From liquidity crisis in the NBFC sector to slowdown in the economy, in the last one year Srei Infrastructure weathered many crisis situations. Sunil Kanoria Vice Chairman, Srei Infrastructure Finance Limited, in an interview with Ishita Ayan Dutt and Namrata Acharya, talks about some radical reforms in the banking sector like removing timeline-based NPA provisioning and keeping the lender and borrower relationship confidential. Edited Excerpts
What are your expectations from the 2020 Union Budget?
We need to boost government expenditure so that there will be capital formation and revival of economic growth. From a medium to long-term perspective the India growth story is still intact. Hence, there would still be foreign investments but that will be restricted to certain pockets and sectors. The government expenditure will be the key driver which will result in capital formation and that will bring in investments and revive India's economic growth. This should be the focus area for the government in this year's Budget.
Is the pain over for the country's financial services sector?
I think the piecemeal approach to solve India's financial sector's problems is not working. Financial services sector is the life blood of the economy. In India, there is an immediate and urgent need to create a development financial institution. That institution, with a strong capability and management team, should give long-term (20-25 years) funding support to the economy. Almost all the countries in the world have one such institution which is owned by the government. There is a need for such an institution in India.
What are your views on the NPA (non-performing asset) situation?
We need to review the way we define our NPAs. Globally, if you see whether it is in the US or in the Europe, banks are not told by their regulators to make provisions based on default timeline of one day, 60 days, 90 days or 180 days. Lenders need to assess the value of assets/securities and future cash flows before making provisions. We need to bring in that global norm into our country. Provisions should not be based on formula and instead should be based on assessment.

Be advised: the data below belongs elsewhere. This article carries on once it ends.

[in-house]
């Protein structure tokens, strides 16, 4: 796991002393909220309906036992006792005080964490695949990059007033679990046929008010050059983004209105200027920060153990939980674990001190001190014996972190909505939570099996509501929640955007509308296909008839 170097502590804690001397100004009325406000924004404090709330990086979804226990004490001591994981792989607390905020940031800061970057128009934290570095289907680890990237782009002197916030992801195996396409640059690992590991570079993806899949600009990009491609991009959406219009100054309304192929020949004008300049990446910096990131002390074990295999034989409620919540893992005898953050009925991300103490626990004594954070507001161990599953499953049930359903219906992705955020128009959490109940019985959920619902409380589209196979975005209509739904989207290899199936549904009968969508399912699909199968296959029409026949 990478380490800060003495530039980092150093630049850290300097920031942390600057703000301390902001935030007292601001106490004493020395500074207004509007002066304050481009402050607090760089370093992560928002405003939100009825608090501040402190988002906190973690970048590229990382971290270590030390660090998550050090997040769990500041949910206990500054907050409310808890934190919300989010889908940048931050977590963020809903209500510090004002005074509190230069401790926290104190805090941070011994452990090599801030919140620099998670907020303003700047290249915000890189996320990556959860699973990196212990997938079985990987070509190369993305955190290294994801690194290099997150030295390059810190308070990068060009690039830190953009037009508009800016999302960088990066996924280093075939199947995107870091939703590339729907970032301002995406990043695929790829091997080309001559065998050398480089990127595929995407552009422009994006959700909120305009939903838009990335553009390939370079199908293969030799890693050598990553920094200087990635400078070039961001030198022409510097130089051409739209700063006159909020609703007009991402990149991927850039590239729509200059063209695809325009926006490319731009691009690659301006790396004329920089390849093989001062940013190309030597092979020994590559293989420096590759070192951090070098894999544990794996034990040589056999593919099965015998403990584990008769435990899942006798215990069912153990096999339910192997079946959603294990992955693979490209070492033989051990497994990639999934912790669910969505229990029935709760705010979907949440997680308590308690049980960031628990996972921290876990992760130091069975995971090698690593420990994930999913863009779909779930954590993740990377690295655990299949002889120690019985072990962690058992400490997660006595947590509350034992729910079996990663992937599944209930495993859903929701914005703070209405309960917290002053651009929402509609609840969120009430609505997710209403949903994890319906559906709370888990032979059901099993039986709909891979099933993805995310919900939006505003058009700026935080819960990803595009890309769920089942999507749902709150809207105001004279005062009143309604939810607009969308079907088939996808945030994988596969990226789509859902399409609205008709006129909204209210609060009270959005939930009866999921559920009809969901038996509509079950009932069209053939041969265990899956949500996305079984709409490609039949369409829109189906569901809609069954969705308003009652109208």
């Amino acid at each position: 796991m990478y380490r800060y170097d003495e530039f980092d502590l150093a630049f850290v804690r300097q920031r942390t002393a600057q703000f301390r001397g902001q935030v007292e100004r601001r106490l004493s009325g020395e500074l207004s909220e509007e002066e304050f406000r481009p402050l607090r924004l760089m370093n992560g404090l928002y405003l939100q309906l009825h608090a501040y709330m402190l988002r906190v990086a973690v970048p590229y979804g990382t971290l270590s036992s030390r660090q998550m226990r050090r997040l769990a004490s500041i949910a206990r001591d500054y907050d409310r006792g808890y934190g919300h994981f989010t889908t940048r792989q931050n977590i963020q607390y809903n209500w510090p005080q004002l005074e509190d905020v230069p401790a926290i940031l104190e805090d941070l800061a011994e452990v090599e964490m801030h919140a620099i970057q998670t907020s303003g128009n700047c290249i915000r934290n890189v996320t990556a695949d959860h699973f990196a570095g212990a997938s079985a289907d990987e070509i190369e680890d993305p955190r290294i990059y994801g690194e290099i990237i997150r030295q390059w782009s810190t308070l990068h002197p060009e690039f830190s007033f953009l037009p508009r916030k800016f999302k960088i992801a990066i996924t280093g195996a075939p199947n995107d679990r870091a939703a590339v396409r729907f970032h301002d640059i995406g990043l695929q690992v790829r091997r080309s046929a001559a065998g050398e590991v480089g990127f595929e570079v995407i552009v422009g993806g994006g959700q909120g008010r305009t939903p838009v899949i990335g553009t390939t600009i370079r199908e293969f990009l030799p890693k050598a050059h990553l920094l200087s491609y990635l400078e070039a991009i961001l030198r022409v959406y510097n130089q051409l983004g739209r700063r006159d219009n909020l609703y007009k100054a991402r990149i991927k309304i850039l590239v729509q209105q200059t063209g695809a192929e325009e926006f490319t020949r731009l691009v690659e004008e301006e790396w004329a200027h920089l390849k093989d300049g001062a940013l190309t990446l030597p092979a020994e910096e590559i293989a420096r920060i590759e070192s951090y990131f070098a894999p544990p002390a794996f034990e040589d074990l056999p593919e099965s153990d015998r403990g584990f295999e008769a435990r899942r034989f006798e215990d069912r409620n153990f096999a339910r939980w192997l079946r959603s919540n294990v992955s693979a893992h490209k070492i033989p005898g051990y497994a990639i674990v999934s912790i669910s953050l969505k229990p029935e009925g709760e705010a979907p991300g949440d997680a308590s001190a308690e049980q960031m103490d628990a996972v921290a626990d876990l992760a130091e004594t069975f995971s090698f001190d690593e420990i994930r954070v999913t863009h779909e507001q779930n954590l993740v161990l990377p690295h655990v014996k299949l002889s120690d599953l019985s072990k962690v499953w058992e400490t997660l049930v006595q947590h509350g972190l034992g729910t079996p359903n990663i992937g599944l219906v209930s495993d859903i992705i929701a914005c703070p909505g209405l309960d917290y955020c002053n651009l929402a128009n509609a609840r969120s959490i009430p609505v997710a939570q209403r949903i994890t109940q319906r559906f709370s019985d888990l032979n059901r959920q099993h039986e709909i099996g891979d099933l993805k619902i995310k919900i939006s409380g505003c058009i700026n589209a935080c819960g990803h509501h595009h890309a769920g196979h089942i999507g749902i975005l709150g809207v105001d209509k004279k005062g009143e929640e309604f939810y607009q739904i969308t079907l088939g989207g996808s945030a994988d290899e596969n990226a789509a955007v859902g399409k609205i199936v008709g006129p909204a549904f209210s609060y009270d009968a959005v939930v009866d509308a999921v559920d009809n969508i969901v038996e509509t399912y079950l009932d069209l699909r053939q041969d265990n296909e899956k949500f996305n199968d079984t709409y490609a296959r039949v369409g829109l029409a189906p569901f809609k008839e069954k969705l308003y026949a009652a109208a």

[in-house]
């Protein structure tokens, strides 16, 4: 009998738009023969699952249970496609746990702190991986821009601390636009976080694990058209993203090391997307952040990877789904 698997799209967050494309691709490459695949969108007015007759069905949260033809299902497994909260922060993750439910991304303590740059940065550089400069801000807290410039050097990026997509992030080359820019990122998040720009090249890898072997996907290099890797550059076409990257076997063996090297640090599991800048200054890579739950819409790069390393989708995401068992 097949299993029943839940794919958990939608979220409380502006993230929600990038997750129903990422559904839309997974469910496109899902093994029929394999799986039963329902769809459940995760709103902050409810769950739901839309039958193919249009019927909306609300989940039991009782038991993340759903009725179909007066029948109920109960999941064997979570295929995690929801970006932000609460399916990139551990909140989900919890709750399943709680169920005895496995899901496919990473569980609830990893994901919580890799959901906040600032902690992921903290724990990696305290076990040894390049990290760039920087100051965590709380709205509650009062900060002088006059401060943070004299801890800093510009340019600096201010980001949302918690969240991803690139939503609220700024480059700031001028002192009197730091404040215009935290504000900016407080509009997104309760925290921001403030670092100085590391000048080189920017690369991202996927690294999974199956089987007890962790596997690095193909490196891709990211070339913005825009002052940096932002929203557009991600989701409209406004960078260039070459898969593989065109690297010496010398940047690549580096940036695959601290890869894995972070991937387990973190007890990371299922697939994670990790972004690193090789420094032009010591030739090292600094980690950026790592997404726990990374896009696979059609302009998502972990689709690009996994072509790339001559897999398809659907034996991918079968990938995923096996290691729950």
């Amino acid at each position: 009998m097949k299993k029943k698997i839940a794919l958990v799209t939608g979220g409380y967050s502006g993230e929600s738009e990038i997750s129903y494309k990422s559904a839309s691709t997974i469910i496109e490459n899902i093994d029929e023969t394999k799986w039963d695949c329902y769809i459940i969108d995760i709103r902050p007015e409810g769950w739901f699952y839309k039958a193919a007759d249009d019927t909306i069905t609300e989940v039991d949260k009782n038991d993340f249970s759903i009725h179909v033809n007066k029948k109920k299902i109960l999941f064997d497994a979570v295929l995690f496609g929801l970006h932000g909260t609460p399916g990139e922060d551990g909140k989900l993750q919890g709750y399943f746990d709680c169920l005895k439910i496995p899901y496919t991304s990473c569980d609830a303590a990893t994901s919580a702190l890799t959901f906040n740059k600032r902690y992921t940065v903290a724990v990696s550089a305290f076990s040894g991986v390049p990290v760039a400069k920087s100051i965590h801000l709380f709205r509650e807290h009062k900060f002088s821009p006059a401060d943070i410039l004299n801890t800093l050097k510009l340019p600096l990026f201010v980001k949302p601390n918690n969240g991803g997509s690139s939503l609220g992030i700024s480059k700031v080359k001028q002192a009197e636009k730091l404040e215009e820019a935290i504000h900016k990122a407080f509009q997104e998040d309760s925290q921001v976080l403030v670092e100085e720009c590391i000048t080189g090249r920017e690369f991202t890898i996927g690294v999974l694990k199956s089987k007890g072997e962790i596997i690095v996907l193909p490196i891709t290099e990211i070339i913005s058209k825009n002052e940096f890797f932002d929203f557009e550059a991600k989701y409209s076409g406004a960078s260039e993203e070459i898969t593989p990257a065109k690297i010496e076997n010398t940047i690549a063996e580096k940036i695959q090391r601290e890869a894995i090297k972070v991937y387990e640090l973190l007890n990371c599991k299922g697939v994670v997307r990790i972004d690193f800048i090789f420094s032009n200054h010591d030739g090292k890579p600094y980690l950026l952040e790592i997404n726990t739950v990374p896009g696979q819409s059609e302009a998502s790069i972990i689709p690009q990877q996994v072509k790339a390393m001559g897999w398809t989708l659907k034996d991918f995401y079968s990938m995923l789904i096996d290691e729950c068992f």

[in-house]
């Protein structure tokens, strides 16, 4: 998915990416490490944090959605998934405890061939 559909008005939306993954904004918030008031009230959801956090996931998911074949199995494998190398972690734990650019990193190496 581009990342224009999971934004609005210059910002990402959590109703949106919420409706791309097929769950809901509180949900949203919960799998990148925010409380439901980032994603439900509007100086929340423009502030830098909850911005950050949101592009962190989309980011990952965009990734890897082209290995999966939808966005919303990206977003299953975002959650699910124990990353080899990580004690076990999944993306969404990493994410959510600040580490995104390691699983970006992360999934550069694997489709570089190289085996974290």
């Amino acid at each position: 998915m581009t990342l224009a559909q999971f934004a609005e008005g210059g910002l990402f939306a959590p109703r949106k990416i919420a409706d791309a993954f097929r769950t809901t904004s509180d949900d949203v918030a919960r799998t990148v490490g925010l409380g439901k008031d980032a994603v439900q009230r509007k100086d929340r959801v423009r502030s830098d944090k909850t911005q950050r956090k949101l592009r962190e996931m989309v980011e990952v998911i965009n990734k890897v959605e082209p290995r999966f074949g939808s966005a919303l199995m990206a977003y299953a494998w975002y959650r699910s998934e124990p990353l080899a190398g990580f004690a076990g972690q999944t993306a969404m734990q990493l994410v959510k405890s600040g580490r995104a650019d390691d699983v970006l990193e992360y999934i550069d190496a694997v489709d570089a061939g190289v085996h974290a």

Also, globally banks are not allowed to disclose the names of defaulters. If names get disclosed then even if a borrower has defaulted for a day no bank will offer him loan again. It is like if someone has cold and we are putting that person in ventilator. The relationship between a lender and a borrower is a confidential matter. We have made these recommendations through ASSOCHAM. We are not suggesting that we should invent something new, all we are saying is we should align ourselves with the global best practices.
Could there be further NPA related shocks in future?
In terms of value, bulk of the NPA problem has been resolved. But the MSME sector has received a lot funding in the last few years and there could be NPA related problems there. This is because in any economy the survival of the small and mid-sized companies depends on large corporates to a large extent. Hence, while we may not see sharp rise in NPAs in terms of value, there could be more number of NPA accounts because of the stress in the MSME sector. The NPA ratio in the MSME sector, I would assume, would be in double digit.
How do you see IBC (Insolvency and Bankruptcy Code) panning out this year?
The judiciary plays a very important role in ensuring that an asset is performing and the legal process is completed fast. The intent of the law is to revive businesses and not to create legal hurdles.
Also, I am not in favour of the Section 29 (A). It is wrong to my mind. You cannot stop an entrepreneur from bidding for his own assets unless he is a fraud. If he is a fraud then you initiate criminal actions against him. But the COC (Committee of Creditors) should have the right to decide whether to allow an entrepreneur to bid for his own assets.